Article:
Today the EU is still banging on about the level playing field. This comes after the U.K. released its EU and U.K. future relationship document earlier this week. In the document it states…
“On 31 December 2020, at the end of the transition period provided for in that agreement, the UK will fully recover its economic and political independence. The UK will no longer be a part of the EU Single Market or the EU Customs Union.”
it goes onto say…
“It is a vision of a relationship based on friendly cooperation between sovereign equals, with both parties respecting one another’s legal autonomy and the right to manage their own resources as they see fit. Whatever happens, the Government will not negotiate any arrangement in which the UK does not have control of its own laws and political life. That means that we will not agree to any obligations for our laws to be aligned with the EU’s, or for the EU’s institutions, including the Court of Justice, to have any jurisdiction in the UK.”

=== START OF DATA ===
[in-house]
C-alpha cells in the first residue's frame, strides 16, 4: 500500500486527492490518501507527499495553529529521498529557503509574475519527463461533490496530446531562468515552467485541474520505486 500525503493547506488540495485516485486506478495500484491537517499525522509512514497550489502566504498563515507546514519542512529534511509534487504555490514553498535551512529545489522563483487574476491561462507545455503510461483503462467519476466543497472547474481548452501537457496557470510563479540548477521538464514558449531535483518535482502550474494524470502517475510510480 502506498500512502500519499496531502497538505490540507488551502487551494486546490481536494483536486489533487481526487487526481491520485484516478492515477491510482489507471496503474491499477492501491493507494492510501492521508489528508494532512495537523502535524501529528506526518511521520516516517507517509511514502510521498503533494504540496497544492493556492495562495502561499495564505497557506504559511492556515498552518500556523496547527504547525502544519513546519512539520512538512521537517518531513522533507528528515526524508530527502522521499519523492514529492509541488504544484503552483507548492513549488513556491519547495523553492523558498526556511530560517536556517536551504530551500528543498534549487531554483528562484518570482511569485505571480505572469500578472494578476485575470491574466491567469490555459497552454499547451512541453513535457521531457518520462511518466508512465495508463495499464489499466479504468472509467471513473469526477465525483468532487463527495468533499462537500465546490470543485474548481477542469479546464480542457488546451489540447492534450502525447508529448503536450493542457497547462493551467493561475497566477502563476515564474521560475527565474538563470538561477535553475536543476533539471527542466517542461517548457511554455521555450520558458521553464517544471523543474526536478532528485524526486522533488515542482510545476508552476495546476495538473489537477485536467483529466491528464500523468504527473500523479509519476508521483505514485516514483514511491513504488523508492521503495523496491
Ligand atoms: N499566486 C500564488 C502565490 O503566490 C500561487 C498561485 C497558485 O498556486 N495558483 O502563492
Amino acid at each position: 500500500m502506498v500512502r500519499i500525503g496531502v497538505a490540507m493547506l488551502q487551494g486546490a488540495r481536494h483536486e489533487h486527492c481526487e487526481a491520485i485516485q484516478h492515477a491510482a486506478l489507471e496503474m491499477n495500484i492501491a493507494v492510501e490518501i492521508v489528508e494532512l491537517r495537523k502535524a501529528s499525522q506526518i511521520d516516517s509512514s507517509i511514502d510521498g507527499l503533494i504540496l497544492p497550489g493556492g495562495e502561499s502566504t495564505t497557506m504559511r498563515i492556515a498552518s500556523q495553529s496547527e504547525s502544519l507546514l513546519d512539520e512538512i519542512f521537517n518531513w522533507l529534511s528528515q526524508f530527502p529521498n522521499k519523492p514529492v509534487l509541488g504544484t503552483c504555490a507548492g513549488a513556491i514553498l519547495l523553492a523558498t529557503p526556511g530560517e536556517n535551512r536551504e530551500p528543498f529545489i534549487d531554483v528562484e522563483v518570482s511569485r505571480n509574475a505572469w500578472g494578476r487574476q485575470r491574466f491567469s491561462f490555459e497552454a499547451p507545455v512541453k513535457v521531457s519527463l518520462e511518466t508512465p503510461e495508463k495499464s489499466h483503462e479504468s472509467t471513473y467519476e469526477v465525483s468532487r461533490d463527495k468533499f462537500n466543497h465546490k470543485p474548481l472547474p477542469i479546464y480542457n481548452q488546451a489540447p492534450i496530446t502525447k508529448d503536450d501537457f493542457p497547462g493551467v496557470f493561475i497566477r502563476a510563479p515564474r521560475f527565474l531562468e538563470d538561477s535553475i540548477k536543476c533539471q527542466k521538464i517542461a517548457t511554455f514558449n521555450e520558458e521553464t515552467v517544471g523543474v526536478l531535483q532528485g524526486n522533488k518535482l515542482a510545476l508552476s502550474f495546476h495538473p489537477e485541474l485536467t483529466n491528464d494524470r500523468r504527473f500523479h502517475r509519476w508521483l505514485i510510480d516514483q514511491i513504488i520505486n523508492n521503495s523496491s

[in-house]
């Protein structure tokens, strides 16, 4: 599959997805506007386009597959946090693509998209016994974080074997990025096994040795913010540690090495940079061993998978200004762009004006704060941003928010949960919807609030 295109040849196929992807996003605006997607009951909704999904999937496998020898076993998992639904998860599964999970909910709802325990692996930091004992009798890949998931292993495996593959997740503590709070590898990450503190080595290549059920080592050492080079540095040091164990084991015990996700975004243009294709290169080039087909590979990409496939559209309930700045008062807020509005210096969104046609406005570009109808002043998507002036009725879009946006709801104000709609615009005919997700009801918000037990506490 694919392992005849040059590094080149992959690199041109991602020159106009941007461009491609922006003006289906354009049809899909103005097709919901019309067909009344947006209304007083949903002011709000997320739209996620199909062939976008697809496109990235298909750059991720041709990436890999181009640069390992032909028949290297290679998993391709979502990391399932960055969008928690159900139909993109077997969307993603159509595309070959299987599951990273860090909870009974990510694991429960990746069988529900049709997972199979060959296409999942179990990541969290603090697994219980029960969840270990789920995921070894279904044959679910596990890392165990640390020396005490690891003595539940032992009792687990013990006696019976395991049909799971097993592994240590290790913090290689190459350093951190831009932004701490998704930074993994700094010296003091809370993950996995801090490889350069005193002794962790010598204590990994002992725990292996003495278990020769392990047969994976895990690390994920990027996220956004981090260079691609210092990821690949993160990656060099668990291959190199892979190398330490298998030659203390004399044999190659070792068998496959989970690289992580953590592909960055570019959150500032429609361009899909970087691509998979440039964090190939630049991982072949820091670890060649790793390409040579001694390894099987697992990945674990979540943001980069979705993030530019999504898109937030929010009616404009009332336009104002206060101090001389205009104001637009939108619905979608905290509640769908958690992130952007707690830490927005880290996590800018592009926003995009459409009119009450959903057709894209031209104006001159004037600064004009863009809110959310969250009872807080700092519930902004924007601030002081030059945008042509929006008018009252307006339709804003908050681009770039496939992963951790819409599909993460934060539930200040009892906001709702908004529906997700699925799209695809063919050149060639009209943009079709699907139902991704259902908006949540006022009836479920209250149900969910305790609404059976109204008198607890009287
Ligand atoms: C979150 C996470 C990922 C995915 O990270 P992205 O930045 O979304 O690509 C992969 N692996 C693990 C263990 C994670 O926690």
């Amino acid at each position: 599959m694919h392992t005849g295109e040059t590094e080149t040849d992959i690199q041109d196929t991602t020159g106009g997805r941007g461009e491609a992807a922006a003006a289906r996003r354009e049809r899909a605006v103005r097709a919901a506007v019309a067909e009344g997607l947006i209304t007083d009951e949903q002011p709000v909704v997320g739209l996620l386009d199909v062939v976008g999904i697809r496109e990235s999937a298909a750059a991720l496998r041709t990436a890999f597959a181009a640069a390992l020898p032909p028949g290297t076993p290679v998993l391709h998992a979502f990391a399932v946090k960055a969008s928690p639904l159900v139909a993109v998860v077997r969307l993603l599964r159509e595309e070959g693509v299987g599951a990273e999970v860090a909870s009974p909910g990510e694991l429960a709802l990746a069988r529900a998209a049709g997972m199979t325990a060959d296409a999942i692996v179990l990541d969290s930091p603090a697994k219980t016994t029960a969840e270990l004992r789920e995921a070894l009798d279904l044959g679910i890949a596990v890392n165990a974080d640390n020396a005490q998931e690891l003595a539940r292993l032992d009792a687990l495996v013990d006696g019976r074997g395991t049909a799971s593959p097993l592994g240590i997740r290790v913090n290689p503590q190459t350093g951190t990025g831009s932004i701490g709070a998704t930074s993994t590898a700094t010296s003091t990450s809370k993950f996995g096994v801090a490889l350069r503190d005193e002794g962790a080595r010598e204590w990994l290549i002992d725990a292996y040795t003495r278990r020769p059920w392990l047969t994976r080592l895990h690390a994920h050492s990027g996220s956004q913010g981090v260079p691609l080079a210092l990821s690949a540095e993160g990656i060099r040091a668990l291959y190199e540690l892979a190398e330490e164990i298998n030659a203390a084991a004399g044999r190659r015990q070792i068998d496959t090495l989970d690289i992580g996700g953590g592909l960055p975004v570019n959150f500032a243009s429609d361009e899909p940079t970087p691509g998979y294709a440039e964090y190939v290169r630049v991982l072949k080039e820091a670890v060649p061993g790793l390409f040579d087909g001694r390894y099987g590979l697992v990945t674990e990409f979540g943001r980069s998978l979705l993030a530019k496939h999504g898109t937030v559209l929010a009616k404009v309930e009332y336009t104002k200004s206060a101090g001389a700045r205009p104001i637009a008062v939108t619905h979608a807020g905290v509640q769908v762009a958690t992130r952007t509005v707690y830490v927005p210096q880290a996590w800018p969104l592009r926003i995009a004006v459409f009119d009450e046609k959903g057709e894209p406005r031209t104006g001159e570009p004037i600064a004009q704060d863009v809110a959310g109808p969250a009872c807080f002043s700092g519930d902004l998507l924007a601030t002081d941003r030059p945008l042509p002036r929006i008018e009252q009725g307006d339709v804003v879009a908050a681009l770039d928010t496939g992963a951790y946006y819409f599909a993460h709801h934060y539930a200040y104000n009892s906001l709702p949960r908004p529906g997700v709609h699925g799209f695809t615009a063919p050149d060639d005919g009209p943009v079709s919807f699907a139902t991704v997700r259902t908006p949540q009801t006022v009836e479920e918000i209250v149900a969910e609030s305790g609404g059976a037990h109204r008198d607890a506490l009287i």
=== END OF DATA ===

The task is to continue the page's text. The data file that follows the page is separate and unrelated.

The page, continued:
The U.K. keeps slapping down the “level playing field” narrative that’s been coming from the EU is saying we will not be signing up to a trade deal where ”third countries are not asked to do the same”, so the question is why is the EU so adamant to restrict the U.K. in being competitive?
The U.K. has made it very clear that it will not align itself to single-market rules, nor will it accept any rules that hinder the U.K. as an independent coastal trading nation.
The U.K. went on to say, we want “open and fair competition” where we are treated in “partnership of equals” not told to sign up to a level playing field where we have to adhere to rules and regulations made by a third foreign entity.
The two sides have agreed to work together and thrash it out in a working group labeled “Level and fair playing field for open and fair competition”.
The U.K. has also made it clear by saying that fisheries should not be involved with the free trade agreement but dealt with separately. Talks are to start this Monday